10. Ebony and Ivory: Relationship between African American Young Women's Skin Color and Ratings of Self and Peers

    ERIC Educational Resources Information Center

    Nassar-McMillan, Sylvia; McFall-Roberts, Ebuni; Flowers, Claudia; Garrett, Michael T.

    2006-01-01

    Many individuals face discrimination because of their skin color; however, skin color of African American young adults has not been studied in detail. This study examines relationships between skin color and perceptions among African American college women. The study yielded a positive correlation between personal values and self-rated skin color

  11. Depth perception deficits in glaucoma suspects

    PubMed Central

    Gupta, N; Krishnadev, N; Hamstra, S J; Yücel, Y H

    2006-01-01

    Aim To investigate depth perception in glaucoma suspects compared to glaucoma patients and controls. Methods Glaucoma suspects (n = 16), patients (n = 18), and normal age matched controls (n = 19) aged 40–65 years were prospectively evaluated for depth perception deficits using the Frisby test. Stereoacuity was measured by stereothreshold in seconds of arc for each group. Results Glaucoma suspects showed significantly increased mean stereothreshold compared to age matched normals (144.1 (SE 35.2) v 26.6 (3.7) seconds of arc; p = 0.0004). The mean stereothreshold in glaucoma patients was also increased compared to age matched normals 148.1 (33.8) v 26.6 (3.7) seconds of arc; p = 0.0004). Conclusions Glaucoma suspects show depth perception deficits. The impaired stereovision in glaucoma suspects suggests that binocular interactions can be disrupted in the presence of normal visual fields by standard achromatic automated perimetry. PMID:16672326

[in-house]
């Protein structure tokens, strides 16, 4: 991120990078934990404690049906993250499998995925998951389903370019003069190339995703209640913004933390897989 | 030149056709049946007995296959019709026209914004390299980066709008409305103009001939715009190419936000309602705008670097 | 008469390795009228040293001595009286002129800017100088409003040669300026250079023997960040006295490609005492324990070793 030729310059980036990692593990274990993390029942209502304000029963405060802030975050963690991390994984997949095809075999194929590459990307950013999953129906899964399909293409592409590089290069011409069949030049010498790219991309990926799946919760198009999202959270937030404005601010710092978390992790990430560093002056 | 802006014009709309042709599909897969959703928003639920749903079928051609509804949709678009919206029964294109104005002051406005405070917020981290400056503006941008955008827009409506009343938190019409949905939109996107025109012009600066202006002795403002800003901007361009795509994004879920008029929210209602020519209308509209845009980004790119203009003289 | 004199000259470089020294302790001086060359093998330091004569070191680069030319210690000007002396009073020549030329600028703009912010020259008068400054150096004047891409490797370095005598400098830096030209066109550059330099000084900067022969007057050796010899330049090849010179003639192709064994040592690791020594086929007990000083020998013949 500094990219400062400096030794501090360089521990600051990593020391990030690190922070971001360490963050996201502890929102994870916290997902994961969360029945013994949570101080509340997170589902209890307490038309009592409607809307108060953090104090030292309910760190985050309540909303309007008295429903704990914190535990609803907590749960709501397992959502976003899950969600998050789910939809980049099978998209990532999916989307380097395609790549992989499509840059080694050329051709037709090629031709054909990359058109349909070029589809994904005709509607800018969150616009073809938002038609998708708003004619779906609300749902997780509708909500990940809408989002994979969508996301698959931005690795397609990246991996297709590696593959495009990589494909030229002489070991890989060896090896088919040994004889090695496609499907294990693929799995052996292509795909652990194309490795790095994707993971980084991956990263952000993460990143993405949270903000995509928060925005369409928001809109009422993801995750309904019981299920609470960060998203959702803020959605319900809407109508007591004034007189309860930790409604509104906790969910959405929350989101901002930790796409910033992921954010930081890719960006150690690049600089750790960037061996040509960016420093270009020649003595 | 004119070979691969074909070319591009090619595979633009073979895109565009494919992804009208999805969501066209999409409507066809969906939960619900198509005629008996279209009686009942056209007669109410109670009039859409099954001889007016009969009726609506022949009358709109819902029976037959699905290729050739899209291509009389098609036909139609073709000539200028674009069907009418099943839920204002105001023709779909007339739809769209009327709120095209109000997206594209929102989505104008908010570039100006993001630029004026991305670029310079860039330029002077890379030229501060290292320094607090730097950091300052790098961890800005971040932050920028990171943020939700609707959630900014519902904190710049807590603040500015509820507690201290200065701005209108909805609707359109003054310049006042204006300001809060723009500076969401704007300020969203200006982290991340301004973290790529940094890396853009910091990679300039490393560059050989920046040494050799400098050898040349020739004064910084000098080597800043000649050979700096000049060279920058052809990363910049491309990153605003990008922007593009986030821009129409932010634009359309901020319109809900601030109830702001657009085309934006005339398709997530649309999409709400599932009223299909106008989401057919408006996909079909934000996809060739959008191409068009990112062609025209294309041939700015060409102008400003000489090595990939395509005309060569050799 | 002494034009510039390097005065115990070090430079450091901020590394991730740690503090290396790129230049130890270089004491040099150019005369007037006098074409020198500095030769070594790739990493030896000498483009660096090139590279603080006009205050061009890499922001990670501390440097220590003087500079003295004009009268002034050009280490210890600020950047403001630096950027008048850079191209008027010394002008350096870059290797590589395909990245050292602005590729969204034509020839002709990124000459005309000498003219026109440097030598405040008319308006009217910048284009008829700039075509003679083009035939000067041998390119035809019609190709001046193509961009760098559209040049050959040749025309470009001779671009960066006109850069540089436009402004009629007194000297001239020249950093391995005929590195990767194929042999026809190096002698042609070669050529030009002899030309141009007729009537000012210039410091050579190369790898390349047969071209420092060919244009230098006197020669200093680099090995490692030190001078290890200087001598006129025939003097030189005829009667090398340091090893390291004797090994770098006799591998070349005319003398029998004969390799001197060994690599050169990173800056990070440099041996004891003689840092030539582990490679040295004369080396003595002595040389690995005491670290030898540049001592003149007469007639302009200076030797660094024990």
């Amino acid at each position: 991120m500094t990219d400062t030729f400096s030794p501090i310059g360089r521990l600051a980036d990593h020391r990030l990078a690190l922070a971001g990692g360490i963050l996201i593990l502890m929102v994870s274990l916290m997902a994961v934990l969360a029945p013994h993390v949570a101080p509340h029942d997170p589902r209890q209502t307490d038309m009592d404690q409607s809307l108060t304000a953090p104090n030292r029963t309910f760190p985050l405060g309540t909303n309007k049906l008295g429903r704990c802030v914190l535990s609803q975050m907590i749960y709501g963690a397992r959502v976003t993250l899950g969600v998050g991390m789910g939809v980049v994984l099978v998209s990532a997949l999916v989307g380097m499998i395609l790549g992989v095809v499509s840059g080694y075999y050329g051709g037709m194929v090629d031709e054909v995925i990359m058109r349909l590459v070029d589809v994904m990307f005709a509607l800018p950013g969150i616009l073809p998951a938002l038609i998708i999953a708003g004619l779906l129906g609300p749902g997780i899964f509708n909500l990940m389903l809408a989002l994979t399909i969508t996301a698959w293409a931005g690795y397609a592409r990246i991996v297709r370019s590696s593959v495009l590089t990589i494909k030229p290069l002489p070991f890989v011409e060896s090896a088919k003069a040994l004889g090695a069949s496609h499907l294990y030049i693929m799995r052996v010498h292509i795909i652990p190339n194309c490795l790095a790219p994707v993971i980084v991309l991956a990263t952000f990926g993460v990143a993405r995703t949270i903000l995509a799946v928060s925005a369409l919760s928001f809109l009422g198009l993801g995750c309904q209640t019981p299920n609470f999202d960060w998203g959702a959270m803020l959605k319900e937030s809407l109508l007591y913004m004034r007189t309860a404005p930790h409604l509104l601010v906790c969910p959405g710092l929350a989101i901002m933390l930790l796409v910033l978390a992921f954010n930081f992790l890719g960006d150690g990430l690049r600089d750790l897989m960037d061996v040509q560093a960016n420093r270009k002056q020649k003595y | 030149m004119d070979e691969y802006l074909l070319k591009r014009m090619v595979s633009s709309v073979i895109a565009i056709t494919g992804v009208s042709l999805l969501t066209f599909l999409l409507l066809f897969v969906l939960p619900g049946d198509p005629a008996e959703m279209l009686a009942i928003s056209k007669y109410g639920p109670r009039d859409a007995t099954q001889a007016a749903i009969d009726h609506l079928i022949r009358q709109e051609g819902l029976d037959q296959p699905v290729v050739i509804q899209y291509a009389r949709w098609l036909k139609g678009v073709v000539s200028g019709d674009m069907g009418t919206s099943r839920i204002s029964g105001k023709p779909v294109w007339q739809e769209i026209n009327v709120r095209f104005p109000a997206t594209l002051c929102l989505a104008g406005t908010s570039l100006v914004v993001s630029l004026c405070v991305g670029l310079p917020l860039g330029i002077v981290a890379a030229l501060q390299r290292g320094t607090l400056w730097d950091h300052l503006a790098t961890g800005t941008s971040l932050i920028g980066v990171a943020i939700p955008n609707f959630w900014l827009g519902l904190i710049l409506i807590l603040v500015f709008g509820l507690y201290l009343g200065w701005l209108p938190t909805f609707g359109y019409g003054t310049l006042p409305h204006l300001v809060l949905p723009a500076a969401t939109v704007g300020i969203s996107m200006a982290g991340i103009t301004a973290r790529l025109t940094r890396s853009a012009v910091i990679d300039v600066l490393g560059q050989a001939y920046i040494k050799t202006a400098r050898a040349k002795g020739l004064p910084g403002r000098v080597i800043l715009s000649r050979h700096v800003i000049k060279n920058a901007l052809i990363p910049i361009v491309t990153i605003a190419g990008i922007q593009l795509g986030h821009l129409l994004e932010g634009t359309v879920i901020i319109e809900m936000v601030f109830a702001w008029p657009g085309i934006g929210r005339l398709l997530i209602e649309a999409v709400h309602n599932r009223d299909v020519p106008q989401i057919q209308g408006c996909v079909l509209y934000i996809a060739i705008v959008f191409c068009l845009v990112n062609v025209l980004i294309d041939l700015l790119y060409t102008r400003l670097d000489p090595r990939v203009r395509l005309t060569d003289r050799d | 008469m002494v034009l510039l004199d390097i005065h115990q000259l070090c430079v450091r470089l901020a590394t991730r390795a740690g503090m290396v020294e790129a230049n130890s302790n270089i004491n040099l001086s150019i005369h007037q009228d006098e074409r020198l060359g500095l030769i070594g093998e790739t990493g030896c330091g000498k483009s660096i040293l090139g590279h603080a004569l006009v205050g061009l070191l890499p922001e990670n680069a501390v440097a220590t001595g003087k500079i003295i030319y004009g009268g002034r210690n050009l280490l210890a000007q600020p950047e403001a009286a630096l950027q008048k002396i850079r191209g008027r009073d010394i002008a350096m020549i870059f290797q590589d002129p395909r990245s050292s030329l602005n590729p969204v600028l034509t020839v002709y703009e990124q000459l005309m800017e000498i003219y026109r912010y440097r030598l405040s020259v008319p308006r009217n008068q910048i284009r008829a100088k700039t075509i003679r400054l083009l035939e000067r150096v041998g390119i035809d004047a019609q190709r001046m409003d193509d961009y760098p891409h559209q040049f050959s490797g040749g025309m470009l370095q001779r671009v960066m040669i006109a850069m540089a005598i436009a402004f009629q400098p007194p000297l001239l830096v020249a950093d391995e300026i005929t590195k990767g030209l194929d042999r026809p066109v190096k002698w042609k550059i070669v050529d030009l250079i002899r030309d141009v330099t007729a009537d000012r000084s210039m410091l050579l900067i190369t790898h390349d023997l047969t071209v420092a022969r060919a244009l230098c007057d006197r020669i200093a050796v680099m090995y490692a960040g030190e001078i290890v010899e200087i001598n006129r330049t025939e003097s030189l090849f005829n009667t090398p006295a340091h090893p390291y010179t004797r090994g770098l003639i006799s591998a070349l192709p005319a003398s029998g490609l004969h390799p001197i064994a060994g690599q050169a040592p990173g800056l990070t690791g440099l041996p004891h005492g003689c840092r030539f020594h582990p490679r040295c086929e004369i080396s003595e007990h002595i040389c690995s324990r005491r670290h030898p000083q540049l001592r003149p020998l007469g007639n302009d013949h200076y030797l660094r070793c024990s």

12. Both "나" and "な" are yellow: cross-linguistic investigation in search of the determinants of synesthetic color.

    PubMed

    Shin, Eun-hye; Kim, Chai-Youn

    2014-12-01

    Individuals with grapheme-color synesthesia experience "colors" when viewing achromatic letters and digits. Despite the large individual difference in synesthetic association between inducing graphemes and induced colors, the search for the determinants of synesthetic experience has begun. So far, however, research has drawn an inconsistent picture; some studies have shown that graphemes of similar visual shape tend to induce similar synesthetic colors, while others suggested sound as an important factor. Moreover, meaning seems to affect synesthetic color. In the present work, we sought to investigate the determinants of synesthetic color by testing four multilingual grapheme-color synesthetes who experience "colors" upon viewing Korean (hangul), Japanese (katakana and hiragana), and English (Latin alphabet) characters on a standardized color-matching procedure. Results showed that pairs of characters of matched sound tended to induce similar synesthetic colors. This was the case not only between two scripts within the same language (Japanese hiragana and katakana) but also between two different languages (Japanese and Korean). In addition, pairs of characters with similar initial phonemes tended to induce similar colors; this was general across multiple languages. Results also showed that pairs of sequential words in Korean, Japanese, English, and Chinese that have the same meaning tended to elicit similar synesthetic colors. When those pairs of words shared not only meaning but also sound, the similarity of the induced synesthetic colors was even greater. Our work is one of the few initial attempts to examine the influence of visual shape, sound, meaning, and their interaction on synesthetic color induced by characters across multiple languages. PMID:25447062

  13. Importance of Achromatic Contrast in Short-Range Fruit Foraging of Primates

    PubMed Central

    Hiramatsu, Chihiro; Melin, Amanda D.; Aureli, Filippo; Schaffner, Colleen M.; Vorobyev, Misha; Matsumoto, Yoshifumi; Kawamura, Shoji

    2008-01-01